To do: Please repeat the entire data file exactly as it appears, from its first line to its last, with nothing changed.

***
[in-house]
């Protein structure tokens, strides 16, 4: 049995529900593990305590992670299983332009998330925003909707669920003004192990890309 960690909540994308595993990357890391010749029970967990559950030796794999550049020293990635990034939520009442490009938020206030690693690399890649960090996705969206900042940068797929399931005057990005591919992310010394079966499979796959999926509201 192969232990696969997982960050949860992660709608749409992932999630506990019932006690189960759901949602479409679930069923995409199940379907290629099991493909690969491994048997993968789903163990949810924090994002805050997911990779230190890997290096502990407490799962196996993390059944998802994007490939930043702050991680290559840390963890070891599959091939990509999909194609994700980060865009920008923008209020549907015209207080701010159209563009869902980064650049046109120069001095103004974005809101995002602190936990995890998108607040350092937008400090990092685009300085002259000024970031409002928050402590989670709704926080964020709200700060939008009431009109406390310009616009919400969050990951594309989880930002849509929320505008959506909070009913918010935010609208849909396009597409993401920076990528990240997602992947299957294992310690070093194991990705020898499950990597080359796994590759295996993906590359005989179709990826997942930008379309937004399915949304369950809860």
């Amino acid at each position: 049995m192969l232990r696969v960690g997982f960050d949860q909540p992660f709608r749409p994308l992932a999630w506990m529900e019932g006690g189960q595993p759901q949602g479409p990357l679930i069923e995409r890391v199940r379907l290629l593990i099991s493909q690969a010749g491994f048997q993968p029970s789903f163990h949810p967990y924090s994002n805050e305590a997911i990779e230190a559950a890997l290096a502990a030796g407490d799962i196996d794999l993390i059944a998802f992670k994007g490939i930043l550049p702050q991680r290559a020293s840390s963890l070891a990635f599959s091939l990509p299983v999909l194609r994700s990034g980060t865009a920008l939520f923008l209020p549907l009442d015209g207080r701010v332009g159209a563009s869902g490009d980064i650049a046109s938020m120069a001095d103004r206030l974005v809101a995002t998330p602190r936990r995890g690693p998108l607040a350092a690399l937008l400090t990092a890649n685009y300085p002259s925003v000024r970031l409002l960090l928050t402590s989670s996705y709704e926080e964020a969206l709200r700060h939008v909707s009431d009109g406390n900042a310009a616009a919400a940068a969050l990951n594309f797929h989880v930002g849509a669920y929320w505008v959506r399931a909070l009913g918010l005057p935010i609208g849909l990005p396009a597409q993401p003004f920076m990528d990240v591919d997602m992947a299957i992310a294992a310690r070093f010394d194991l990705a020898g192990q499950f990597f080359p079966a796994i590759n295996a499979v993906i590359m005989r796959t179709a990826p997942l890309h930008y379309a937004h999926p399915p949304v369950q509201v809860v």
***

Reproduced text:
[in-house]
């Protein structure tokens, strides 16, 4: 049995529900593990305590992670299983332009998330925003909707669920003004192990890309 960690909540994308595993990357890391010749029970967990559950030796794999550049020293990635990034939520009442490009938020206030690693690399890649960090996705969206900042940068797929399931005057990005591919992310010394079966499979796959999926509201 192969232990696969997982960050949860992660709608749409992932999630506990019932006690189960759901949602479409679930069923995409199940379907290629099991493909690969491994048997993968789903163990949810924090994002805050997911990779230190890997290096502990407490799962196996993390059944998802994007490939930043702050991680290559840390963890070891599959091939990509999909194609994700980060865009920008923008209020549907015209207080701010159209563009869902980064650049046109120069001095103004974005809101995002602190936990995890998108607040350092937008400090990092685009300085002259000024970031409002928050402590989670709704926080964020709200700060939008009431009109406390310009616009919400969050990951594309989880930002849509929320505008959506909070009913918010935010609208849909396009597409993401920076990528990240997602992947299957294992310690070093194991990705020898499950990597080359796994590759295996993906590359005989179709990826997942930008379309937004399915949304369950809860």
């Amino acid at each position: 049995m192969l232990r696969v960690g997982f960050d949860q909540p992660f709608r749409p994308l992932a999630w506990m529900e019932g006690g189960q595993p759901q949602g479409p990357l679930i069923e995409r890391v199940r379907l290629l593990i099991s493909q690969a010749g491994f048997q993968p029970s789903f163990h949810p967990y924090s994002n805050e305590a997911i990779e230190a559950a890997l290096a502990a030796g407490d799962i196996d794999l993390i059944a998802f992670k994007g490939i930043l550049p702050q991680r290559a020293s840390s963890l070891a990635f599959s091939l990509p299983v999909l194609r994700s990034g980060t865009a920008l939520f923008l209020p549907l009442d015209g207080r701010v332009g159209a563009s869902g490009d980064i650049a046109s938020m120069a001095d103004r206030l974005v809101a995002t998330p602190r936990r995890g690693p998108l607040a350092a690399l937008l400090t990092a890649n685009y300085p002259s925003v000024r970031l409002l960090l928050t402590s989670s996705y709704e926080e964020a969206l709200r700060h939008v909707s009431d009109g406390n900042a310009a616009a919400a940068a969050l990951n594309f797929h989880v930002g849509a669920y929320w505008v959506r399931a909070l009913g918010l005057p935010i609208g849909l990005p396009a597409q993401p003004f920076m990528d990240v591919d997602m992947a299957i992310a294992a310690r070093f010394d194991l990705a020898g192990q499950f990597f080359p079966a796994i590759n295996a499979v993906i590359m005989r796959t179709a990826p997942l890309h930008y379309a937004h999926p399915p949304v369950q509201v809860v």